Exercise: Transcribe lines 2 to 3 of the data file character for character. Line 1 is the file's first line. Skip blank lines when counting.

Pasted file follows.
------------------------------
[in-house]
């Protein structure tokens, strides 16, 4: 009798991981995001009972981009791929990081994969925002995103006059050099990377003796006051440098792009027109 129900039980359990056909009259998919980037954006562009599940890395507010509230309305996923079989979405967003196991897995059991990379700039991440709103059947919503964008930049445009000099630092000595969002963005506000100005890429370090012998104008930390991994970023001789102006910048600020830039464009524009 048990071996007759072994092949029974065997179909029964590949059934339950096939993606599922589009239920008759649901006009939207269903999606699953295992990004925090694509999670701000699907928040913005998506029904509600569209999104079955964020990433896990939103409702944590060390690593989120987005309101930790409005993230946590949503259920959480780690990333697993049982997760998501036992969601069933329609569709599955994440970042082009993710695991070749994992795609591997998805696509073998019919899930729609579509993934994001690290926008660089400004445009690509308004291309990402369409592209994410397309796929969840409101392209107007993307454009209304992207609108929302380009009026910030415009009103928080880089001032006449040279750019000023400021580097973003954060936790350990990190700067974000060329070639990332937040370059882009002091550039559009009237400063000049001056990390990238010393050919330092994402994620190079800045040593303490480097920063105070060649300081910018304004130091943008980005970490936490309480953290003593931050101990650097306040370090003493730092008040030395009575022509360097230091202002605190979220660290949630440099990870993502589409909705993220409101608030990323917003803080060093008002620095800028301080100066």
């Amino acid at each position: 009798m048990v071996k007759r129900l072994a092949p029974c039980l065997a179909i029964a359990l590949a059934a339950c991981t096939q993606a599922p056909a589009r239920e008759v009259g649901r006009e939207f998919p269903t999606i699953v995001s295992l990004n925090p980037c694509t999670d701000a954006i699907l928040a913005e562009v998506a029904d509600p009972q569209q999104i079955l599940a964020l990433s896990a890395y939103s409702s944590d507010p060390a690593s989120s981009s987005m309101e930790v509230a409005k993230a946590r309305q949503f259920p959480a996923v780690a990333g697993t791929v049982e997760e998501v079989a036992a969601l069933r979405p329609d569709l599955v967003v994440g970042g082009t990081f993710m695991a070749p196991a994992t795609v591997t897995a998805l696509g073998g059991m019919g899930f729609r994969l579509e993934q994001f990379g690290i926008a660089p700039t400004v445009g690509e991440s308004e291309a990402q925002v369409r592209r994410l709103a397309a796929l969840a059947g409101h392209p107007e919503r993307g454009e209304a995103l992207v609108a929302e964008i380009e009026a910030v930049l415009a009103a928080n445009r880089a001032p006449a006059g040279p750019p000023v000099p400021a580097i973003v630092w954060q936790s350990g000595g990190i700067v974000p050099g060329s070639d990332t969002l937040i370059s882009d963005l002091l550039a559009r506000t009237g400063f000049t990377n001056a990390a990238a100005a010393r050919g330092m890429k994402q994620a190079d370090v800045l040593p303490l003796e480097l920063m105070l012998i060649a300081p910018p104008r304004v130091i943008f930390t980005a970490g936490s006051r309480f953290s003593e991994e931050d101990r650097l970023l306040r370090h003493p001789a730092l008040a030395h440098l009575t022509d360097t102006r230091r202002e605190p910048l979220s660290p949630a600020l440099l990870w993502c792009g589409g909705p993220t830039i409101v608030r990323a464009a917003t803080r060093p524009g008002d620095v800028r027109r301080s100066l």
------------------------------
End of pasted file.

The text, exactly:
């Protein structure tokens, strides 16, 4: 009798991981995001009972981009791929990081994969925002995103006059050099990377003796006051440098792009027109 129900039980359990056909009259998919980037954006562009599940890395507010509230309305996923079989979405967003196991897995059991990379700039991440709103059947919503964008930049445009000099630092000595969002963005506000100005890429370090012998104008930390991994970023001789102006910048600020830039464009524009 048990071996007759072994092949029974065997179909029964590949059934339950096939993606599922589009239920008759649901006009939207269903999606699953295992990004925090694509999670701000699907928040913005998506029904509600569209999104079955964020990433896990939103409702944590060390690593989120987005309101930790409005993230946590949503259920959480780690990333697993049982997760998501036992969601069933329609569709599955994440970042082009993710695991070749994992795609591997998805696509073998019919899930729609579509993934994001690290926008660089400004445009690509308004291309990402369409592209994410397309796929969840409101392209107007993307454009209304992207609108929302380009009026910030415009009103928080880089001032006449040279750019000023400021580097973003954060936790350990990190700067974000060329070639990332937040370059882009002091550039559009009237400063000049001056990390990238010393050919330092994402994620190079800045040593303490480097920063105070060649300081910018304004130091943008980005970490936490309480953290003593931050101990650097306040370090003493730092008040030395009575022509360097230091202002605190979220660290949630440099990870993502589409909705993220409101608030990323917003803080060093008002620095800028301080100066």
């Amino acid at each position: 009798m048990v071996k007759r129900l072994a092949p029974c039980l065997a179909i029964a359990l590949a059934a339950c991981t096939q993606a599922p056909a589009r239920e008759v009259g649901r006009e939207f998919p269903t999606i699953v995001s295992l990004n925090p980037c694509t999670d701000a954006i699907l928040a913005e562009v998506a029904d509600p009972q569209q999104i079955l599940a964020l990433s896990a890395y939103s409702s944590d507010p060390a690593s989120s981009s987005m309101e930790v509230a409005k993230a946590r309305q949503f259920p959480a996923v780690a990333g697993t791929v049982e997760e998501v079989a036992a969601l069933r979405p329609d569709l599955v967003v994440g970042g082009t990081f993710m695991a070749p196991a994992t795609v591997t897995a998805l696509g073998g059991m019919g899930f729609r994969l579509e993934q994001f990379g690290i926008a660089p700039t400004v445009g690509e991440s308004e291309a990402q925002v369409r592209r994410l709103a397309a796929l969840a059947g409101h392209p107007e919503r993307g454009e209304a995103l992207v609108a929302e964008i380009e009026a910030v930049l415009a009103a928080n445009r880089a001032p006449a006059g040279p750019p000023v000099p400021a580097i973003v630092w954060q936790s350990g000595g990190i700067v974000p050099g060329s070639d990332t969002l937040i370059s882009d963005l002091l550039a559009r506000t009237g400063f000049t990377n001056a990390a990238a100005a010393r050919g330092m890429k994402q994620a190079d370090v800045l040593p303490l003796e480097l920063m105070l012998i060649a300081p910018p104008r304004v130091i943008f930390t980005a970490g936490s006051r309480f953290s003593e991994e931050d101990r650097l970023l306040r370090h003493p001789a730092l008040a030395h440098l009575t022509d360097t102006r230091r202002e605190p910048l979220s660290p949630a600020l440099l990870w993502c792009g589409g909705p993220t830039i409101v608030r990323a464009a917003t803080r060093p524009g008002d620095v800028r027109r301080s100066l």